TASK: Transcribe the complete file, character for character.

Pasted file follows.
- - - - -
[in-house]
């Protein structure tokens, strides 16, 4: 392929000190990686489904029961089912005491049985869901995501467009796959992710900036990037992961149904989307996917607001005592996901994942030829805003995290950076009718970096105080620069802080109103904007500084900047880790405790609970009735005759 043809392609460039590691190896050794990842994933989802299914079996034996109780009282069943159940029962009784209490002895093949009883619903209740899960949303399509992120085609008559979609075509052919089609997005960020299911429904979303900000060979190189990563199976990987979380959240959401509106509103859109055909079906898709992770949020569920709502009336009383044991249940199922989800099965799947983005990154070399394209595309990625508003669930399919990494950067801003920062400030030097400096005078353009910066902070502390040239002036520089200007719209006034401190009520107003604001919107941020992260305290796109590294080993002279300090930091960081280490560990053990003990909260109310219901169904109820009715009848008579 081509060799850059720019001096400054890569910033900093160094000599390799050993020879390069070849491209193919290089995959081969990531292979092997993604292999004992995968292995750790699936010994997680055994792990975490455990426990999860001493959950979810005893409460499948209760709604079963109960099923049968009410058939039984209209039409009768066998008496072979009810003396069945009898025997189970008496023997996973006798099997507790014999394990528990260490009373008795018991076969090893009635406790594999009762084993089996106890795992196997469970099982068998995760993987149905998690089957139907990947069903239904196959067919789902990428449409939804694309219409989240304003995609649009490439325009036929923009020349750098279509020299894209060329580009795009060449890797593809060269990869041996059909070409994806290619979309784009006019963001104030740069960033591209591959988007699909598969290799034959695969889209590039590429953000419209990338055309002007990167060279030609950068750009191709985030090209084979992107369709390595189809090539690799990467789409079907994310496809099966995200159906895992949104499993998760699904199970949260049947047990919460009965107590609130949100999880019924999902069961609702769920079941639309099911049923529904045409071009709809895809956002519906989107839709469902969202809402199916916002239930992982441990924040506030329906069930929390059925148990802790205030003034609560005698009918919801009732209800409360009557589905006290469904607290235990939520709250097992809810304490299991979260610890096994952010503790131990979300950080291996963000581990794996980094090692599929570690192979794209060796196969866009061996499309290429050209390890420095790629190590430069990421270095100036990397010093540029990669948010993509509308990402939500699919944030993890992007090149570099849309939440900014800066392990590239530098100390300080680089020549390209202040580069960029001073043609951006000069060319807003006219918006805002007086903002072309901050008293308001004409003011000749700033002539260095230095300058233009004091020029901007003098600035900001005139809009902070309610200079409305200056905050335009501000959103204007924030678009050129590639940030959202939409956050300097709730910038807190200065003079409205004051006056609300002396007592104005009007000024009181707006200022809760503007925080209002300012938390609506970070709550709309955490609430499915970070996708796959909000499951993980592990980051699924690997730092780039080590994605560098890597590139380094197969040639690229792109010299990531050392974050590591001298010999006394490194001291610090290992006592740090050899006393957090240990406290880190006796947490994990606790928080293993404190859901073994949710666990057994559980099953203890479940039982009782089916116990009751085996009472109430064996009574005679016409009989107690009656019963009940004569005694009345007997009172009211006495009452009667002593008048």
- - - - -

[in-house]
């Protein structure tokens, strides 16, 4: 392929000190990686489904029961089912005491049985869901995501467009796959992710900036990037992961149904989307996917607001005592996901994942030829805003995290950076009718970096105080620069802080109103904007500084900047880790405790609970009735005759 043809392609460039590691190896050794990842994933989802299914079996034996109780009282069943159940029962009784209490002895093949009883619903209740899960949303399509992120085609008559979609075509052919089609997005960020299911429904979303900000060979190189990563199976990987979380959240959401509106509103859109055909079906898709992770949020569920709502009336009383044991249940199922989800099965799947983005990154070399394209595309990625508003669930399919990494950067801003920062400030030097400096005078353009910066902070502390040239002036520089200007719209006034401190009520107003604001919107941020992260305290796109590294080993002279300090930091960081280490560990053990003990909260109310219901169904109820009715009848008579 081509060799850059720019001096400054890569910033900093160094000599390799050993020879390069070849491209193919290089995959081969990531292979092997993604292999004992995968292995750790699936010994997680055994792990975490455990426990999860001493959950979810005893409460499948209760709604079963109960099923049968009410058939039984209209039409009768066998008496072979009810003396069945009898025997189970008496023997996973006798099997507790014999394990528990260490009373008795018991076969090893009635406790594999009762084993089996106890795992196997469970099982068998995760993987149905998690089957139907990947069903239904196959067919789902990428449409939804694309219409989240304003995609649009490439325009036929923009020349750098279509020299894209060329580009795009060449890797593809060269990869041996059909070409994806290619979309784009006019963001104030740069960033591209591959988007699909598969290799034959695969889209590039590429953000419209990338055309002007990167060279030609950068750009191709985030090209084979992107369709390595189809090539690799990467789409079907994310496809099966995200159906895992949104499993998760699904199970949260049947047990919460009965107590609130949100999880019924999902069961609702769920079941639309099911049923529904045409071009709809895809956002519906989107839709469902969202809402199916916002239930992982441990924040506030329906069930929390059925148990802790205030003034609560005698009918919801009732209800409360009557589905006290469904607290235990939520709250097992809810304490299991979260610890096994952010503790131990979300950080291996963000581990794996980094090692599929570690192979794209060796196969866009061996499309290429050209390890420095790629190590430069990421270095100036990397010093540029990669948010993509509308990402939500699919944030993890992007090149570099849309939440900014800066392990590239530098100390300080680089020549390209202040580069960029001073043609951006000069060319807003006219918006805002007086903002072309901050008293308001004409003011000749700033002539260095230095300058233009004091020029901007003098600035900001005139809009902070309610200079409305200056905050335009501000959103204007924030678009050129590639940030959202939409956050300097709730910038807190200065003079409205004051006056609300002396007592104005009007000024009181707006200022809760503007925080209002300012938390609506970070709550709309955490609430499915970070996708796959909000499951993980592990980051699924690997730092780039080590994605560098890597590139380094197969040639690229792109010299990531050392974050590591001298010999006394490194001291610090290992006592740090050899006393957090240990406290880190006796947490994990606790928080293993404190859901073994949710666990057994559980099953203890479940039982009782089916116990009751085996009472109430064996009574005679016409009989107690009656019963009940004569005694009345007997009172009211006495009452009667002593008048």